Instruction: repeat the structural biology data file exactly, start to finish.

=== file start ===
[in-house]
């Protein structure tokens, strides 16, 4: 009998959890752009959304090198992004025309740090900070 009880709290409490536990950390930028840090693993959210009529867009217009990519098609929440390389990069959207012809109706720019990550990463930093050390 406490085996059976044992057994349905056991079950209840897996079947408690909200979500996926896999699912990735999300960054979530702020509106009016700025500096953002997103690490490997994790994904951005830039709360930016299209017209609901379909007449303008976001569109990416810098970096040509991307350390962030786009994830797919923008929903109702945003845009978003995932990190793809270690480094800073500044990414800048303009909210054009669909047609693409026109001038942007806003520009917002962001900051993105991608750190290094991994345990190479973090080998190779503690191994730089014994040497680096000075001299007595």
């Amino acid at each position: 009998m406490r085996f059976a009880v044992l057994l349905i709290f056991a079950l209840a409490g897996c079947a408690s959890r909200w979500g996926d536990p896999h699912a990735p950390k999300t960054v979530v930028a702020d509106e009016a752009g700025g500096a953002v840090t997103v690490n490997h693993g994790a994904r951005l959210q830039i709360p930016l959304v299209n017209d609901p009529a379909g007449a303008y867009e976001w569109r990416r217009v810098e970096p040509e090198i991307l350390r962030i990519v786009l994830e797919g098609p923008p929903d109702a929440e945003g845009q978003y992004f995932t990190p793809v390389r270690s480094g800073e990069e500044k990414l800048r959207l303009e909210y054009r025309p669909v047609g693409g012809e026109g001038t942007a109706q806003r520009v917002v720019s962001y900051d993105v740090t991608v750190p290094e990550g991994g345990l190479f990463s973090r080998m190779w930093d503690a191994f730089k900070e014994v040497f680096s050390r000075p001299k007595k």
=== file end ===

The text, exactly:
[in-house]
């Protein structure tokens, strides 16, 4: 009998959890752009959304090198992004025309740090900070 009880709290409490536990950390930028840090693993959210009529867009217009990519098609929440390389990069959207012809109706720019990550990463930093050390 406490085996059976044992057994349905056991079950209840897996079947408690909200979500996926896999699912990735999300960054979530702020509106009016700025500096953002997103690490490997994790994904951005830039709360930016299209017209609901379909007449303008976001569109990416810098970096040509991307350390962030786009994830797919923008929903109702945003845009978003995932990190793809270690480094800073500044990414800048303009909210054009669909047609693409026109001038942007806003520009917002962001900051993105991608750190290094991994345990190479973090080998190779503690191994730089014994040497680096000075001299007595």
């Amino acid at each position: 009998m406490r085996f059976a009880v044992l057994l349905i709290f056991a079950l209840a409490g897996c079947a408690s959890r909200w979500g996926d536990p896999h699912a990735p950390k999300t960054v979530v930028a702020d509106e009016a752009g700025g500096a953002v840090t997103v690490n490997h693993g994790a994904r951005l959210q830039i709360p930016l959304v299209n017209d609901p009529a379909g007449a303008y867009e976001w569109r990416r217009v810098e970096p040509e090198i991307l350390r962030i990519v786009l994830e797919g098609p923008p929903d109702a929440e945003g845009q978003y992004f995932t990190p793809v390389r270690s480094g800073e990069e500044k990414l800048r959207l303009e909210y054009r025309p669909v047609g693409g012809e026109g001038t942007a109706q806003r520009v917002v720019s962001y900051d993105v740090t991608v750190p290094e990550g991994g345990l190479f990463s973090r080998m190779w930093d503690a191994f730089k900070e014994v040497f680096s050390r000075p001299k007595k």